May 31, 2011 - Kunsthalle Marcel Duchamp - Ai Weiwei’s Sunflower Seeds
May 31, 2011

Ai Weiwei’s Sunflower Seeds

Ai Weiwei, “Sunflower Seeds” installed at Kunsthalle Marcel Duchamp 2011.
Photographed by KMD.

Ai Weiwei
Sunflower Seeds
22 May–17 July 2011

Kunsthalle Marcel Duchamp
The World’s Tiniest Museum
Cully, Switzerland
kmd [​at​]

After much initial uncertainty, the modified version of Ai Weiwei’s installation “Sunflower Seeds”—featuring a different type of seed to that of the installation at Tate Modern—has arrived in good time at the Kunsthalle Marcel Duchamp and the exhibition can take place exactly as the artist had planned. The exhibition is dedicated to his fearless campaign for human rights and freedom of expression. We all hope and pray that the Chinese government will see reason and set Weiwei free.

The artist Ai Weiwei has in recent years succeeded in doing what is perhaps unique in the world of art: he creates artworks that are explicitly understandable as political statements but without at the same time misusing them as means of illustration. Despite his uncommon courage, his unwavering determination and his clear objectives, Weiwei’s oeuvre is incredibly beautiful, poetical and human. His “Sunflower Seeds” mark the zenith of his artistic achievement so far.

Ai Weiwei is—like Joseph Beuys—one of the few artists to be resolutely concerned with bringing about a change in society’s way of thinking and behaving through their artistic ideas and actions—and with the aid of the latest marketing strategies and the commercial instruments of the art market. It is all the more astonishing, therefore, that his installation “Sunflower Seeds” (basically a direct allusion to Mao’s demagogic cult of personality) should captivate us by its sheer beauty and poetry. Indeed, it is an installation that through its simplicity and visual appeal not only establishes a direct rapport with the viewer but also generates a dynamic that tips things the opposite way: the responsible persons at the Tate Modern were suddenly—and quite literally—afraid of the dust stirred up by the trampling of visitors’ feet—afraid of the “health risks” that might arise when the sunflower seeds are rubbed together, when visitors interact too directly with the work.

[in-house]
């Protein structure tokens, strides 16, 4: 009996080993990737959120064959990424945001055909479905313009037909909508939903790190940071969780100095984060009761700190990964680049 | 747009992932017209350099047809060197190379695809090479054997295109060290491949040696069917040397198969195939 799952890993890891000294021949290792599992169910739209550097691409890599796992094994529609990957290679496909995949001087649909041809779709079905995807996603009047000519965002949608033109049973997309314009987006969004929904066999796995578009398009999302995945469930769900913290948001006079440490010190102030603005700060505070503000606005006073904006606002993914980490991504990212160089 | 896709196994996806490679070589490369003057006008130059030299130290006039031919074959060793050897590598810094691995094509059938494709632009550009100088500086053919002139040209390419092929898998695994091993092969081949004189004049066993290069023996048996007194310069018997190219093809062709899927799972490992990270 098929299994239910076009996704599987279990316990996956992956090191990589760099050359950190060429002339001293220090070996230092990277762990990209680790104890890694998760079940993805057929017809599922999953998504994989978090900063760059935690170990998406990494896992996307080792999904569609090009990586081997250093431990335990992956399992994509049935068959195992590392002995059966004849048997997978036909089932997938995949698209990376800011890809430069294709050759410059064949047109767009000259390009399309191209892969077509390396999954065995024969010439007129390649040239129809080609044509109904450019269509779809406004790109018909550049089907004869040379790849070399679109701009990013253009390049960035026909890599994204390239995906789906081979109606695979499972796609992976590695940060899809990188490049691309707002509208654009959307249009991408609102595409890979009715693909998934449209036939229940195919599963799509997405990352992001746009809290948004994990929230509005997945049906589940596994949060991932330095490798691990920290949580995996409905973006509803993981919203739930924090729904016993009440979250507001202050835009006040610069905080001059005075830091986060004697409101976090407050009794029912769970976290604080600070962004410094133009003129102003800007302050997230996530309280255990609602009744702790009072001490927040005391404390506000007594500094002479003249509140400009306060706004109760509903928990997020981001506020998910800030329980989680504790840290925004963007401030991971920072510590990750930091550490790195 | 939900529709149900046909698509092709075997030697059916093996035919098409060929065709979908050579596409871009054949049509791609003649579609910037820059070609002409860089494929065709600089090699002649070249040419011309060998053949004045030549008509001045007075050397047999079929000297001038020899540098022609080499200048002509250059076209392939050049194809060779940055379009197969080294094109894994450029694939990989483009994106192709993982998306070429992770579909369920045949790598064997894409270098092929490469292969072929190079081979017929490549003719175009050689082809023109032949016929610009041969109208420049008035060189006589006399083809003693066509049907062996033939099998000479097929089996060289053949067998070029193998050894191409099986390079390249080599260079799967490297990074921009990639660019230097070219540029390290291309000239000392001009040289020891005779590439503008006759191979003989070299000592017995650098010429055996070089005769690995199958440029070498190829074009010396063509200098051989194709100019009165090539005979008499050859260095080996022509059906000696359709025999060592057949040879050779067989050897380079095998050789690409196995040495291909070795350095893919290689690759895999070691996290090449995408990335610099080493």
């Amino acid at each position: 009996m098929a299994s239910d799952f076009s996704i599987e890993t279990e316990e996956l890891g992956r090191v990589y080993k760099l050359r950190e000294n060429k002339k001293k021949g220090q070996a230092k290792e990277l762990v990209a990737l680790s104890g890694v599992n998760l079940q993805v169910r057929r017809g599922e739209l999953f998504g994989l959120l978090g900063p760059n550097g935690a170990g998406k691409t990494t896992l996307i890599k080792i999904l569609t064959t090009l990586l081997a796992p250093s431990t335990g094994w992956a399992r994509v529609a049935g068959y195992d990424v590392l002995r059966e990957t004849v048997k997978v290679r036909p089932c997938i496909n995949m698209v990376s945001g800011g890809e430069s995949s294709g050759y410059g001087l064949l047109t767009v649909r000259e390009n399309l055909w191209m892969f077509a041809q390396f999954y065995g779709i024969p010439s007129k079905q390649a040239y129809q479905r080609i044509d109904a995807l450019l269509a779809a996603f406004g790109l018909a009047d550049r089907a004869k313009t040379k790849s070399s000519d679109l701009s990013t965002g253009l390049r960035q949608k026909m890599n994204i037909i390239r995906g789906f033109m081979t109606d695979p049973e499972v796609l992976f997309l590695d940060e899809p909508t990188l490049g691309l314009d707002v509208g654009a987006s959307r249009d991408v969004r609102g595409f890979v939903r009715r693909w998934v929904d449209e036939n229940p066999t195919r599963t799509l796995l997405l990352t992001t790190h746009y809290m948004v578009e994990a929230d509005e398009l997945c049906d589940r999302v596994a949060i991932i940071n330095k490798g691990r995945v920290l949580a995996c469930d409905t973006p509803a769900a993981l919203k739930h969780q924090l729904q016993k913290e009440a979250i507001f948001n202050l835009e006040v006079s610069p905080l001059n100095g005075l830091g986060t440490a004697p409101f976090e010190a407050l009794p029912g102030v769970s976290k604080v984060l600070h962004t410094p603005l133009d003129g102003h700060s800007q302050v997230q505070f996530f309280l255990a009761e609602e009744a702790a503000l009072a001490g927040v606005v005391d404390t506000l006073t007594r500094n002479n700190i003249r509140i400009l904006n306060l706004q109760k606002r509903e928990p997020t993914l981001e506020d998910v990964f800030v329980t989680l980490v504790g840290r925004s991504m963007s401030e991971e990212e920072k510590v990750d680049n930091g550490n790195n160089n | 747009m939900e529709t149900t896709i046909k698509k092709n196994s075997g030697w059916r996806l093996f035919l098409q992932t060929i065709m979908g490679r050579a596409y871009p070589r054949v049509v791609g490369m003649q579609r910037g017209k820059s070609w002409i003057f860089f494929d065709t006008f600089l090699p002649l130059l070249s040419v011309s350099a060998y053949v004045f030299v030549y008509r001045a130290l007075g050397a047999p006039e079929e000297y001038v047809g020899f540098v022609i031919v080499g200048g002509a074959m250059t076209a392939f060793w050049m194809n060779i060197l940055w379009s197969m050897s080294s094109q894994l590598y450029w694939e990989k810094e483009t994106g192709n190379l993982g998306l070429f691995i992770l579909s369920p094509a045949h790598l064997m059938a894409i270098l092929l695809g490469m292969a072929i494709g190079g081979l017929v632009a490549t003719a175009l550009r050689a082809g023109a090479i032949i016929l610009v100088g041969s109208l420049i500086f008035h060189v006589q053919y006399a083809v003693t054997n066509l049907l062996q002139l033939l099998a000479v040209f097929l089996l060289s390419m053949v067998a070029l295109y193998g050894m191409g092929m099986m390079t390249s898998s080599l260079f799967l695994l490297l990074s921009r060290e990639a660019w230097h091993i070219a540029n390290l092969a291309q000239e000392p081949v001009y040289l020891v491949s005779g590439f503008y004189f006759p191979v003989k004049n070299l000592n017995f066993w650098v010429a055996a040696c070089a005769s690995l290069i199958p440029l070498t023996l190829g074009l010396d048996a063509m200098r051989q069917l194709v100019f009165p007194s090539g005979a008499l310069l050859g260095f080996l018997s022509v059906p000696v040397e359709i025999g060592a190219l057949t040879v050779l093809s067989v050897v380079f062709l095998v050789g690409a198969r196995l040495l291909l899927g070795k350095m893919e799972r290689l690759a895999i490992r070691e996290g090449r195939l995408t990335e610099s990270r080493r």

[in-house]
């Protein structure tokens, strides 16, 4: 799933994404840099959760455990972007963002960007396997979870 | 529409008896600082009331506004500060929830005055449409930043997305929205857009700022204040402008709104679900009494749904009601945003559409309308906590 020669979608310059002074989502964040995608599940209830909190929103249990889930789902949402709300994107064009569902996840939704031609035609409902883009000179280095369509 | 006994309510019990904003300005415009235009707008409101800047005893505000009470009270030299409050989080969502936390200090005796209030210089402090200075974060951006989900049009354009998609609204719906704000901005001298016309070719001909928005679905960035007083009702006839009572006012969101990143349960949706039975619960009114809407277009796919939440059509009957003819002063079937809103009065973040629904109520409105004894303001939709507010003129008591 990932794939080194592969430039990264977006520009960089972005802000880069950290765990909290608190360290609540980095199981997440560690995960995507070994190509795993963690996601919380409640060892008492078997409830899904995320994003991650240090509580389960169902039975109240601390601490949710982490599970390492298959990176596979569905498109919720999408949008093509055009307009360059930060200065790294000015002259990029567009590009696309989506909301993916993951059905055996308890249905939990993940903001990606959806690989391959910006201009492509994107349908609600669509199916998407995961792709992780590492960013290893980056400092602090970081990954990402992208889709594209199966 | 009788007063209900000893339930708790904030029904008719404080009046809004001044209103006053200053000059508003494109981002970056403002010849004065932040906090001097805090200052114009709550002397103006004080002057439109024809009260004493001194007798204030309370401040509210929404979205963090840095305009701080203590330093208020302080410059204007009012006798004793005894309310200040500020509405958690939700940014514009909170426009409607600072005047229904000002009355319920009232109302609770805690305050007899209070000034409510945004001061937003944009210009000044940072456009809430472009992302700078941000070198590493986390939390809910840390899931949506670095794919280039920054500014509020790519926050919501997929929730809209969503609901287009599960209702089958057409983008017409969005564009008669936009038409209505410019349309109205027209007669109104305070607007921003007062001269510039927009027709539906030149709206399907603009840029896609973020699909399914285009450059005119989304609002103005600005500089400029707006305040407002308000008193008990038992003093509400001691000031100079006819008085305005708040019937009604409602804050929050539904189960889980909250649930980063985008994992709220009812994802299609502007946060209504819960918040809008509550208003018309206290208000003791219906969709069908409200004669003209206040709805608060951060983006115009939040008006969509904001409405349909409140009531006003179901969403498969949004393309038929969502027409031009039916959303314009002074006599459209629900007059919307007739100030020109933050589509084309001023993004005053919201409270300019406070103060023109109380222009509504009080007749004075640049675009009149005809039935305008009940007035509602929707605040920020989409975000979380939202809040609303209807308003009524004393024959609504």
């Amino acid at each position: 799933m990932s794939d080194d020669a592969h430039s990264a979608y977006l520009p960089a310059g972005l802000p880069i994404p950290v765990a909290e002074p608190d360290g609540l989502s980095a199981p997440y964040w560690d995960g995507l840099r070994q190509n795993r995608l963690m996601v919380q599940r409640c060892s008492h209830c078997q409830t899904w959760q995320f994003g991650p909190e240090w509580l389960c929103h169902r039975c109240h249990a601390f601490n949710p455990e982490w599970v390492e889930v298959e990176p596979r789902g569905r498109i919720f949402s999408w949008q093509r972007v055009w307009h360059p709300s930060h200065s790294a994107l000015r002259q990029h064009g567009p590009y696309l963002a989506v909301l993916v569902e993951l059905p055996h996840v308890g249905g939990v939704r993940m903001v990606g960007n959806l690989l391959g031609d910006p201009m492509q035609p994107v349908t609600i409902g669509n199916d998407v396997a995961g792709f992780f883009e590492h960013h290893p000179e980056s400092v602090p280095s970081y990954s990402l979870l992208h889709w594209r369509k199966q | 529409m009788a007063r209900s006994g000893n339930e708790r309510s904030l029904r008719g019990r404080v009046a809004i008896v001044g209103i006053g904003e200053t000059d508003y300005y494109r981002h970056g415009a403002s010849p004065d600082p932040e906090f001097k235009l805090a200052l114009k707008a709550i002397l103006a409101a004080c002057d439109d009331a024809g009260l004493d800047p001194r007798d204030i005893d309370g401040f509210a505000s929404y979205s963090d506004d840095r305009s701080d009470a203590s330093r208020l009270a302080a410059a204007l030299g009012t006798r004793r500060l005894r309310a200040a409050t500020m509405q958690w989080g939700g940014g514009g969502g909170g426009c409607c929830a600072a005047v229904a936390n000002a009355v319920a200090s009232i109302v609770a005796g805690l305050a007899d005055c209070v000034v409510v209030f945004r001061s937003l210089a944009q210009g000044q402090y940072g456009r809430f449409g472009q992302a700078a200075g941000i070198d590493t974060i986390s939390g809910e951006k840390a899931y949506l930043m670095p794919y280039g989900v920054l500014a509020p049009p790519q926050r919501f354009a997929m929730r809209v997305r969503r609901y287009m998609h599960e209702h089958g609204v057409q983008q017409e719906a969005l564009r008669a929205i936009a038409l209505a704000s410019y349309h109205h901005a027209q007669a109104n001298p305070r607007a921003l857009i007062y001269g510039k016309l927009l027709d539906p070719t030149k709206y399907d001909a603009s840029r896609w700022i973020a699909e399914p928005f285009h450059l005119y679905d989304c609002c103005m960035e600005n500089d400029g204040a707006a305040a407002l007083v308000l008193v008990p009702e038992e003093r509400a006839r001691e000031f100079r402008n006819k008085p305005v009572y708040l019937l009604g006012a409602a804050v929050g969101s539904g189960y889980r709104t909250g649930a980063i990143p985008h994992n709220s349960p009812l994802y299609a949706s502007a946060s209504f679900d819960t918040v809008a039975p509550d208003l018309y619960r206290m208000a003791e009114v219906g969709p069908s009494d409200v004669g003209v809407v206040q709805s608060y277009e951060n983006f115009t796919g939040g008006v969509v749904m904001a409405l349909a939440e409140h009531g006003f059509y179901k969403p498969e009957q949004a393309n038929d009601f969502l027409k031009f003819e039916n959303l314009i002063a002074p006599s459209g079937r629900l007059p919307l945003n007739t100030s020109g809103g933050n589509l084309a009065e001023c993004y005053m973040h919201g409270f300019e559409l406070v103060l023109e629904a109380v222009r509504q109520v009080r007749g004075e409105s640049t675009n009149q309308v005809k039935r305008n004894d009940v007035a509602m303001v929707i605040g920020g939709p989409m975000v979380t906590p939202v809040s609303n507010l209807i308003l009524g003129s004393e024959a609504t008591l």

Sunflower seeds served in Mao’s countless political portraits as a symbol of “warmth and human compassion”, of his godlike power to render the world fertile, and it is precisely this traditional, life-giving Chinese symbol that in Weiwei’s installation has become an invisible menace, both by reason of its stone-hard form and through its all too immediate approachability. What is meant here is not just Communism and the Dictatorship of the People’s Democracy but rather all aspects that are bound up with the idea of the masses. The installation “Sunflower Seeds” consists of a hundred million seeds hand-crafted in porcelain and hand-painted by 1,600 skilled workers in keeping with ancient Chinese tradition. While this form of mass production afforded the workers involved great pleasure and for a time enabled them to earn their living, the result, once installed in the Turbine Hall of the Tate Modern, suddenly represented an invisible menace.

But how shall we interpret this huge installation once it has metamorphosed into a very tiny one—once it is on show at the Kunsthalle Marcel Duchamp, the smallest museum in the world, an institution of almost private character? This reversal of proportions does not in fact change anything at all. Indeed, every individual gesture, no matter how small, can bring forth forces of unimagined magnitude.

Until now it was almost only writers and filmmakers that carried their artistic commitment all the way through to its ultimate political consequences. Ai Weiwei is one of the first visual artists to give us the courage to admit that art is not just about basking in social “fame and glory” under the auspices of the Establishment but about bearing full responsibility—and this goes for all of us—whenever socio-political and socio-cultural wrongs and failings cannot go unchallenged.

Kunsthalle Marcel Duchamp
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